Thursday, 20 July 2006

The Woman in Black, July 20, 2006

 The Woman in Black  
Adapted by Stephen Mallatratt
By Newtheatricals, Lunchbox Theatrical Productions & Singapore Repertory Theatre
Comedy Theatre,  July 20 to July 28, 2006
Reviewer: Kate Herbert on July 20, 2006

The Woman in Black, by Stephen Mallatratt, is a theatrical phenomenon. It has run for 19 years on the West End. Perhaps its longevity is because it is a ghost story. Audiences love to be scared with the lights out in a safe environment.

The play, directed imaginatively by Robin Herford, is a two-hander (John Waters, Brett Tucker) adapted from Susan Hill’s novel.  Mallatratt employed simple theatrical conventions to solve the telling of a wordy story. Two actors play all characters and lighting, props and sound cunningly evoke atmosphere, landscape and terror.

This production begins slowly but dramatic tension escalates when Arthur Kipps (Waters) reaches Eel Marsh House on the intemperate English coast.

Kipps, an aged lawyer, engages a young Actor (Tucker) to train him in the art of public speaking so that he, Kipps, might tell his account of a terrifying, ghostly encounter in his youth and purge himself of its horrors.

The Actor insists the story be theatricalised. He plays Kipps throughout and Kipps plays all other dramatis personae.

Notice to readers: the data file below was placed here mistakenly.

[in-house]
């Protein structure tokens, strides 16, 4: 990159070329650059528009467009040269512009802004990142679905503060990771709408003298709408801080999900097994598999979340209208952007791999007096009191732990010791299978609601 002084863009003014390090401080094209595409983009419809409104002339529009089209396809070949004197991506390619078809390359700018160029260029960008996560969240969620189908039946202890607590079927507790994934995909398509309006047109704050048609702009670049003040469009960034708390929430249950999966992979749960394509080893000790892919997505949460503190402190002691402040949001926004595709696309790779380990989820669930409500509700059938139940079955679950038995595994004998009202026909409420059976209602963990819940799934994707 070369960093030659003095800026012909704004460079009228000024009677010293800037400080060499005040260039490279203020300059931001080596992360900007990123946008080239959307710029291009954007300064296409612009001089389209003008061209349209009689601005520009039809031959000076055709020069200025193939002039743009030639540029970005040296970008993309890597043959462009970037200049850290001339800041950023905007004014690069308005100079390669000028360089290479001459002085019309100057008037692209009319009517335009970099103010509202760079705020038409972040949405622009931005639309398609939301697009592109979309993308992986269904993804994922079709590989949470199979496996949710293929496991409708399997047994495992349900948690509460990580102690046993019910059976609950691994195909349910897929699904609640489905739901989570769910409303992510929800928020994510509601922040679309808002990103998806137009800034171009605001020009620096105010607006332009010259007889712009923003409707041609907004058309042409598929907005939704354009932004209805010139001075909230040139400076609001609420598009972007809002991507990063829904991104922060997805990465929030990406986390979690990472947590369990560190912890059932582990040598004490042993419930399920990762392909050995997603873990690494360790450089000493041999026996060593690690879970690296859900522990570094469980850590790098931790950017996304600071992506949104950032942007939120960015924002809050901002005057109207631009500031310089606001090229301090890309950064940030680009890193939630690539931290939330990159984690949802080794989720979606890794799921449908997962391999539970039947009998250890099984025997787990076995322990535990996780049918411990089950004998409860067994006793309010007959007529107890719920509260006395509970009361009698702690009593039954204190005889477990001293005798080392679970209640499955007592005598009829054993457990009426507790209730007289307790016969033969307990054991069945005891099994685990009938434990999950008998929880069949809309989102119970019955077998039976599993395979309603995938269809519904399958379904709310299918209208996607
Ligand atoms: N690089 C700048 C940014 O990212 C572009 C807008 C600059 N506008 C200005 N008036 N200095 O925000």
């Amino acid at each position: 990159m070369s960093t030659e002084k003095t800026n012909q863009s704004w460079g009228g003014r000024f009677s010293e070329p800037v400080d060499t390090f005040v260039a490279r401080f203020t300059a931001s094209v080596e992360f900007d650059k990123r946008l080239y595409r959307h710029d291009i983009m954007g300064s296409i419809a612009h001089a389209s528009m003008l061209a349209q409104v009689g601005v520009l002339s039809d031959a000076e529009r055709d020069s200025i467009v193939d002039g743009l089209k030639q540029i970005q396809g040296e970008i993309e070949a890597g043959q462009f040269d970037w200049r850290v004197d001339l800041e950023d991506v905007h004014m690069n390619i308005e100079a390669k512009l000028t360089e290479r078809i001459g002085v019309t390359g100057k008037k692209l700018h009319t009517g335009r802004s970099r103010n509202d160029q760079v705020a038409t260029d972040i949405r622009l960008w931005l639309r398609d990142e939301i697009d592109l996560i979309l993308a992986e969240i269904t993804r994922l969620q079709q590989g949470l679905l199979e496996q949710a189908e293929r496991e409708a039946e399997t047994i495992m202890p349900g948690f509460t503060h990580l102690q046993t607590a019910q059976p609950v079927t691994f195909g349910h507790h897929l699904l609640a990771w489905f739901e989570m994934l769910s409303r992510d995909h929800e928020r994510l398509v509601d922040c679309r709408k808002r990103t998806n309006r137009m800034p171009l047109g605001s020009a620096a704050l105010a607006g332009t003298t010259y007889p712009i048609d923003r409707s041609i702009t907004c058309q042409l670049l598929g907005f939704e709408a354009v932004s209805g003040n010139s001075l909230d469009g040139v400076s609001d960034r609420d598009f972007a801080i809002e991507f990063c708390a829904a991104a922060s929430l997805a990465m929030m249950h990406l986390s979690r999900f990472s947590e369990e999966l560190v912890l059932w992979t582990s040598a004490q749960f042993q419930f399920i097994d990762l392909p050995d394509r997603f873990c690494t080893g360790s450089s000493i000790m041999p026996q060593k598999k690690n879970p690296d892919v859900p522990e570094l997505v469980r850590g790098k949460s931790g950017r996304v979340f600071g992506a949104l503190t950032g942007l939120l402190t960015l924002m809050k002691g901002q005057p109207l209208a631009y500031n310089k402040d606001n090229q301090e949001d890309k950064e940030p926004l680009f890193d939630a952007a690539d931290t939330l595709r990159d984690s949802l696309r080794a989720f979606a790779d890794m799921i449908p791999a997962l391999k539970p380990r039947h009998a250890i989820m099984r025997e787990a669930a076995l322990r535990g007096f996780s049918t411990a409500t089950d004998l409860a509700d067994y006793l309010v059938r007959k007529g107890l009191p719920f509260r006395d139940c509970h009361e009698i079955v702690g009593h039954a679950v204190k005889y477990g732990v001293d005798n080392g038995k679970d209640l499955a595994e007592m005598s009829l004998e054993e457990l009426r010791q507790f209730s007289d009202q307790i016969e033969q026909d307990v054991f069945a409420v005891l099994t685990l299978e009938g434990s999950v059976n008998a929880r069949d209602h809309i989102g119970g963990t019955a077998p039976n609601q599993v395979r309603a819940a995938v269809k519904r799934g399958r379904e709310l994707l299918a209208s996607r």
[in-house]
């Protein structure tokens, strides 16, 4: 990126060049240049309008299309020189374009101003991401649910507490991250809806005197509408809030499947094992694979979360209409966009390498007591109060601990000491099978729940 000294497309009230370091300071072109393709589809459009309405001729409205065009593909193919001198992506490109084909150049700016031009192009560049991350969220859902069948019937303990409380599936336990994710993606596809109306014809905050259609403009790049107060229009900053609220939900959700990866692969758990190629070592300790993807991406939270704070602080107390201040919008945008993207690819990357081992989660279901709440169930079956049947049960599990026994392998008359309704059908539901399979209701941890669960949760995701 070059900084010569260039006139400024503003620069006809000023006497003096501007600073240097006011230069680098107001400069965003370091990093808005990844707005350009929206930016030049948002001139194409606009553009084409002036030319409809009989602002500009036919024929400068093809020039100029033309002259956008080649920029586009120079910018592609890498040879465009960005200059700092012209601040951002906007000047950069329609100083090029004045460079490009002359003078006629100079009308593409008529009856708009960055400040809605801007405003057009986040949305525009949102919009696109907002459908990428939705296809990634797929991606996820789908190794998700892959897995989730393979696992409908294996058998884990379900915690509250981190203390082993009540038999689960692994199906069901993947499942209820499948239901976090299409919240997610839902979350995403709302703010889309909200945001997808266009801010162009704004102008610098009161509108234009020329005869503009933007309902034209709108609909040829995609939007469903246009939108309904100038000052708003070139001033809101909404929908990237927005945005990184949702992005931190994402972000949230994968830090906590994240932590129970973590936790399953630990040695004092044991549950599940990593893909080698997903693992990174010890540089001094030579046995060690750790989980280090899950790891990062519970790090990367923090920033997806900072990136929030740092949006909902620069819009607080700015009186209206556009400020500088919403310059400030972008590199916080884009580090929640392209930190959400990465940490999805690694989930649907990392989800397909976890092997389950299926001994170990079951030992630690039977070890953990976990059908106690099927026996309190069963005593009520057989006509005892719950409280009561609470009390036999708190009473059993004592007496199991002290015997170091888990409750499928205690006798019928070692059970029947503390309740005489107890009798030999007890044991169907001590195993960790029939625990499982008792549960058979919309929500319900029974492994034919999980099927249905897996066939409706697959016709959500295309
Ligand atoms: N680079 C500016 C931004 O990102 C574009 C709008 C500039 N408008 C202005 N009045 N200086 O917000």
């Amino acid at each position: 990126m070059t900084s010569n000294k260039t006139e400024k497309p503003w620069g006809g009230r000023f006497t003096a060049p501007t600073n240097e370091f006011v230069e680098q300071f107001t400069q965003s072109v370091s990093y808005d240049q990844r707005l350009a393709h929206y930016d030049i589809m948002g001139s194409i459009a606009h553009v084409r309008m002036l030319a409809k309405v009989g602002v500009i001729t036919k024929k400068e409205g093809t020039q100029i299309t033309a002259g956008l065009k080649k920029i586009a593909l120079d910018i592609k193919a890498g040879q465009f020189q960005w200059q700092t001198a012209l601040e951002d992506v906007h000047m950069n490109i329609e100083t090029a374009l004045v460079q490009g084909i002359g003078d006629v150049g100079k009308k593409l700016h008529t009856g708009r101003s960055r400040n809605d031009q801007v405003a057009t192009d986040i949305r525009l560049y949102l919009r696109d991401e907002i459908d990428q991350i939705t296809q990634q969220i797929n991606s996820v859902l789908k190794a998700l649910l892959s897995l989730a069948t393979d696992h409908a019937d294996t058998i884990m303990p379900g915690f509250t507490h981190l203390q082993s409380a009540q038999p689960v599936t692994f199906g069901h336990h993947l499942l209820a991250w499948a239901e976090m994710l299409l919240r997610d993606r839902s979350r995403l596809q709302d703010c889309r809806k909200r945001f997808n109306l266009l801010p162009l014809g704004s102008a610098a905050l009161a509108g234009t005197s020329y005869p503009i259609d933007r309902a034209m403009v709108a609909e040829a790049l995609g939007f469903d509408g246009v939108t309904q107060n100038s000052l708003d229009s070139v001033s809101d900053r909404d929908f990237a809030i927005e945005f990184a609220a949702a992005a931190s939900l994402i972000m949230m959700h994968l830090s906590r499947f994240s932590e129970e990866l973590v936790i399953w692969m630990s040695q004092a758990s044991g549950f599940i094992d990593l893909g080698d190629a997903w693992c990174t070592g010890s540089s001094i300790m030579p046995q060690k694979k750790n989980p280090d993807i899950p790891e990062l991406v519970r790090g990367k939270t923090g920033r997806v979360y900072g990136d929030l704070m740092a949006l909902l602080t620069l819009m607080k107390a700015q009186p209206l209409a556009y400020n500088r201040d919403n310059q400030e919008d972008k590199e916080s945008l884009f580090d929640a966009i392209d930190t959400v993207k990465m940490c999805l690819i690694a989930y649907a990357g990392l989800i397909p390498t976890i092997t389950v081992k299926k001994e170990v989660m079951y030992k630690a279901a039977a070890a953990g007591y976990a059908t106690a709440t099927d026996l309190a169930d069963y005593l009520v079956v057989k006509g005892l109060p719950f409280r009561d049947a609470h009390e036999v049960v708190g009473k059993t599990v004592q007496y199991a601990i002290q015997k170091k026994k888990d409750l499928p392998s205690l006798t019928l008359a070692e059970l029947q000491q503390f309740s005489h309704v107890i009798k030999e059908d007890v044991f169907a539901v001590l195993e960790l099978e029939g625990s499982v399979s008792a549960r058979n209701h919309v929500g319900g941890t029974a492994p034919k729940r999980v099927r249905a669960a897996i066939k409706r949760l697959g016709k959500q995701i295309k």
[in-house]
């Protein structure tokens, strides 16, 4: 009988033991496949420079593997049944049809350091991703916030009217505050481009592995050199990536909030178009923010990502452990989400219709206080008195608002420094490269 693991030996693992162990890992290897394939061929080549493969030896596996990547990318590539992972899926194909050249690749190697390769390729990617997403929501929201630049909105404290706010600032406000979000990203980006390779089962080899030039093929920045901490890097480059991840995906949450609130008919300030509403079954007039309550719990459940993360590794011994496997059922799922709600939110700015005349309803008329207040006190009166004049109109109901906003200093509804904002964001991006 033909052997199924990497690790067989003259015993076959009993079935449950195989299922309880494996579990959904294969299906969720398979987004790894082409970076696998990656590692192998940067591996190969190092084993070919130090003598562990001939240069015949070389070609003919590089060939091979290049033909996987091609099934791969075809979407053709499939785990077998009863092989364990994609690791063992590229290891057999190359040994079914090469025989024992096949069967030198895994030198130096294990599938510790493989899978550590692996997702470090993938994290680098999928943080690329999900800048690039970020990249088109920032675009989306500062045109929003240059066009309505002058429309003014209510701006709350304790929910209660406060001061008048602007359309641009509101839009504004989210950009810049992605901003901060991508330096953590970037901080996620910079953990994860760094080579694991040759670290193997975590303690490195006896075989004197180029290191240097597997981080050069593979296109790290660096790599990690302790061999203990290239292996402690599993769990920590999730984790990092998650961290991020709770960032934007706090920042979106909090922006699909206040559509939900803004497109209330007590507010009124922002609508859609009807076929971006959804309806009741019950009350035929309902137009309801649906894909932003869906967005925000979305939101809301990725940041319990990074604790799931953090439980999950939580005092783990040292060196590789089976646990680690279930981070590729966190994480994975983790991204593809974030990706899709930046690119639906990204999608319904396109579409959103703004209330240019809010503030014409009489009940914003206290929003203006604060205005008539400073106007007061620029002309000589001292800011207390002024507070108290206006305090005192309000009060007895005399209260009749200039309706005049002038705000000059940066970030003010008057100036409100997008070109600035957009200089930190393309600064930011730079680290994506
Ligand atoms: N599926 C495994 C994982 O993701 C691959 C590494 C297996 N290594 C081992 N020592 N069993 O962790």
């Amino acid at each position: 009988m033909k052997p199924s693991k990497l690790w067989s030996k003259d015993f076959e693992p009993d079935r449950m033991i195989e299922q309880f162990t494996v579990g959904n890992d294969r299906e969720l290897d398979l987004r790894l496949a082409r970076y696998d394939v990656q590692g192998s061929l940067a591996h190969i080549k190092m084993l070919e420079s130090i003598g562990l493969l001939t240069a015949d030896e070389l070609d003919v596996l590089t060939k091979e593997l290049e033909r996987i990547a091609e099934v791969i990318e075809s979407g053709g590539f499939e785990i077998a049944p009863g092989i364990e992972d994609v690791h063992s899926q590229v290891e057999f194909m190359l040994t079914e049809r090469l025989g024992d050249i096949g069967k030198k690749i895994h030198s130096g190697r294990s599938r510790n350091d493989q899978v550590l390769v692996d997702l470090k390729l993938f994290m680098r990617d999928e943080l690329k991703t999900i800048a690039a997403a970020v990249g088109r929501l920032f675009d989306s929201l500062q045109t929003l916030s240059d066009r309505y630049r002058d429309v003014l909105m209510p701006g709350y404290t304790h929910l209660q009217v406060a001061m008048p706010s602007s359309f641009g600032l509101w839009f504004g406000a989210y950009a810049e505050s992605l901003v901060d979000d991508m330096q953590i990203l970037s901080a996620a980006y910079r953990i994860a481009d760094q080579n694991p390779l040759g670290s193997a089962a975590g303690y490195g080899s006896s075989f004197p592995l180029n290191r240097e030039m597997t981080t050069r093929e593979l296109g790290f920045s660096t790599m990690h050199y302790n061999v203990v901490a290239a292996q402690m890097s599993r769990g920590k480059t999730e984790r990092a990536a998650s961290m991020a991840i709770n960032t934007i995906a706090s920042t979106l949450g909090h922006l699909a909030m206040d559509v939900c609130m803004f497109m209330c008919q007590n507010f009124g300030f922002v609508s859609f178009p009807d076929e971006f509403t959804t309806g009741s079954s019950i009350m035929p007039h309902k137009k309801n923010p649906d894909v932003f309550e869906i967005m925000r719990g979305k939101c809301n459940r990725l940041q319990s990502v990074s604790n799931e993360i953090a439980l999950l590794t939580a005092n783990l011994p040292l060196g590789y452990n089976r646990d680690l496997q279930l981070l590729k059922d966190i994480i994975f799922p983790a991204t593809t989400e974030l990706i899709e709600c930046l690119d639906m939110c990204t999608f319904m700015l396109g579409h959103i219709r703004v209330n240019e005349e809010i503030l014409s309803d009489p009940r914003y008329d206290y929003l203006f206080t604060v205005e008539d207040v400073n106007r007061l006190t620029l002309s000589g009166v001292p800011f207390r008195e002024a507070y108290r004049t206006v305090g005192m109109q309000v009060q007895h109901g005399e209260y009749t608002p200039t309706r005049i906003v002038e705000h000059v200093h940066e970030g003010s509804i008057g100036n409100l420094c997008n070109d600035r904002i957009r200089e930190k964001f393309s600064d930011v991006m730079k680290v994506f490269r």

A versatile Waters is compelling, transforming physically and vocally with the change of a coat into the numerous eccentric characters in this cleverly wrought production. Each is a study in Englishness: Kipps’ doddering employer; Daly, a sympathetic local; Kedwick, the taciturn carriage driver; Jerome, the nervous land agent; and the publican.

Tucker, as the Actor and the young Kipps, provides a strong balance for Waters. His Actor is an exuberant, arrogance young artist and he depicts Kipps’ journey into darkness and terror credibly.

Kipps must attend the funeral of Mrs. Alice Dablow, an aged client, and then spend days at her isolated manor, sorting her papers. Kipps realises the locals are reticent to speak of her and only Kedwick will drive him. When he arrives, he confronts terrifying phantoms in the graveyard, house and marshes.

The production uses reliable old conventions to scare the pants off us: the sudden reveal, a scream, doors slamming, suspenseful walks into darkened rooms, sputtering out, unreadable tombstones, impenetrable fogs and animated objects.

Michael Holt‘s dusty, old theatre design is a character in its own right. A rear scrim reveals rooms, tombs and staircase when backlit. Damien Cooper’s lighting and smoky atmosphere portray the dense fogs of the marshlands.

But it is the suspense and sudden reveals of the dark lady that elicit shrieks and starts from the audience.

By Kate Herbert

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